Why is the revenue ruling process being used in place of real legislative changes? Maybe because people don’t understand how this works, but can easily be fooled because they are already afraid. Here are the Internal Revenue Manual (IRM) provisions for issuing or obtaining a letter ruling.

But let’s poke some fun at the language in the ruling itself:

First, quoting, “An airdrop is a means of distributing units of a cryptocurrency to the distributed ledger addresses of multiple taxpayers.”

This is patently false in that this is not the industry definition of “airdrop” and makes wild assumptions. What do “taxpayers” have to do with ledger addresses? The statement assumes too much. When has any crypto-currency been designed for taxpayers? It should read, “An airdrop is a means of distributing units of a cryptocurrency to the distributed ledger addresses of multiple addresses.” Or, let’s use a definition from the industry itself, “An airdrop is a distribution of a cryptocurrency token or coin, usually for free, to numerous wallet addresses.” Either way, whoever owns an address is another matter entirely and it really assumes too much to believe that only U.S. Citizens are the address owners here.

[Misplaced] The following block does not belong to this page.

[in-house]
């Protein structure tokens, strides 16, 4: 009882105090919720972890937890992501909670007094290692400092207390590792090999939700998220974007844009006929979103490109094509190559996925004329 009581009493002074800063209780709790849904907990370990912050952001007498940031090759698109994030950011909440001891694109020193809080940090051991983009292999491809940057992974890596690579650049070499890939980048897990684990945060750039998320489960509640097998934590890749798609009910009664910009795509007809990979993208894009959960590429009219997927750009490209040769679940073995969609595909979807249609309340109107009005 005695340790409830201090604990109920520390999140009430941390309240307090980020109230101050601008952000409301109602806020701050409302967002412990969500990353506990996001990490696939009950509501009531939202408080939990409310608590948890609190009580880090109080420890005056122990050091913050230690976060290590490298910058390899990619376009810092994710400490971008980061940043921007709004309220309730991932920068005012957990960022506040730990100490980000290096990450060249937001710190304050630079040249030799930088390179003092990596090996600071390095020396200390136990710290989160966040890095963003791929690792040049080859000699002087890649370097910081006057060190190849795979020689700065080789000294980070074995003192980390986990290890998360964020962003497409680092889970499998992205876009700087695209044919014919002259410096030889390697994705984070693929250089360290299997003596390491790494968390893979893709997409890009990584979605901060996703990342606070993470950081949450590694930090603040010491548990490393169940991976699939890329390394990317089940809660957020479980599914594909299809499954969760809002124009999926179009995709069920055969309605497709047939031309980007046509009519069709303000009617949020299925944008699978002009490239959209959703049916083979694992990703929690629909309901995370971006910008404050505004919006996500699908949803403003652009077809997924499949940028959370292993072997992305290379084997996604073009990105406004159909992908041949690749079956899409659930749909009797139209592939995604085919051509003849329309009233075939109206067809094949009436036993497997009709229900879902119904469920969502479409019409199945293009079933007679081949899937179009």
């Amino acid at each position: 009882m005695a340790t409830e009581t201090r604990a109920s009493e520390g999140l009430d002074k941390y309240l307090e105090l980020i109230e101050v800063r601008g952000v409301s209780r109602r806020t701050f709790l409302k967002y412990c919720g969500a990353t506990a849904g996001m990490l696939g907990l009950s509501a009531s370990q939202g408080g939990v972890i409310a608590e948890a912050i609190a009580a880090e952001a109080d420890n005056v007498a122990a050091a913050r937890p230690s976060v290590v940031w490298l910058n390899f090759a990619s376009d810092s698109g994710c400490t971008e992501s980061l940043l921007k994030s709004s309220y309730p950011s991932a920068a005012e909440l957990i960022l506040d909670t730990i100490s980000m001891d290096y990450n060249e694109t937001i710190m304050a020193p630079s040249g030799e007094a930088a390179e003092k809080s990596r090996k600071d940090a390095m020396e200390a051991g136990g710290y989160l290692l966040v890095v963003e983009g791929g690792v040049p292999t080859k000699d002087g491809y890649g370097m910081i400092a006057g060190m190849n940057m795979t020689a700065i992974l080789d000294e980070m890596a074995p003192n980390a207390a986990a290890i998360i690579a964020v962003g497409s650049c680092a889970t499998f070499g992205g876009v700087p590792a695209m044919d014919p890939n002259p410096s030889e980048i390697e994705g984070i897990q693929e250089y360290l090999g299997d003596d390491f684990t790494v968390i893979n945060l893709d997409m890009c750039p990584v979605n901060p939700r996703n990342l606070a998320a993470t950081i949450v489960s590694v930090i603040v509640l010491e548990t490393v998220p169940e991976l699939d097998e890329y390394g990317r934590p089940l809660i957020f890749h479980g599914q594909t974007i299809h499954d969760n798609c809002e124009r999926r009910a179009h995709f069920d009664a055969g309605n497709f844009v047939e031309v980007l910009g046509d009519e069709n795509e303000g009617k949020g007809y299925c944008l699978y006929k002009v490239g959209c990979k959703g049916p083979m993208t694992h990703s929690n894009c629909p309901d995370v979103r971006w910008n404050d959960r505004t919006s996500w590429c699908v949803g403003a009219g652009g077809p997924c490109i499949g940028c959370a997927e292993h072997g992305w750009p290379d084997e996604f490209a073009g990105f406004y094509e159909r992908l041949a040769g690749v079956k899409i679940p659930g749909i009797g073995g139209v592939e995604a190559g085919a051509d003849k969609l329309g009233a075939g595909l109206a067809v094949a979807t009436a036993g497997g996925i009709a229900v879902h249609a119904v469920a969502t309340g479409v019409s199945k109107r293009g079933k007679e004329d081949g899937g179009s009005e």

Here are a couple more issues, first, receiving the ability to sell property is not taxable, by the IRS’s own rules and definitions, using gold or stock or real estate as an example. Cryptos are property, there are no new laws on this matter. Receiving the ability to sell property is not taxable because I’m not required, at any time, to sell for USD (which are taxable).

Second, how is ownership established and how is the “individual” identified. For example, someone using a paper wallet (or Exodus). In your own household for example, let’s say your friend sends you coins to your Exodus Wallet. Who has access to this wallet? Your wife? You? Your oldest son? Your brother who visits on weekends to talk cryptos? How is ownership ever established, by your I.P. address and whoever the account holder is with your ISP provider? Again, the sole purpose of this letter ruling is the same as all the other media on the subject, to trick people into believing that they need to determine the fair market value of the coins upon receiving them, then keep track of how they are used and then report on themselves at the end of the year, as if they sold their coins for USD in every example.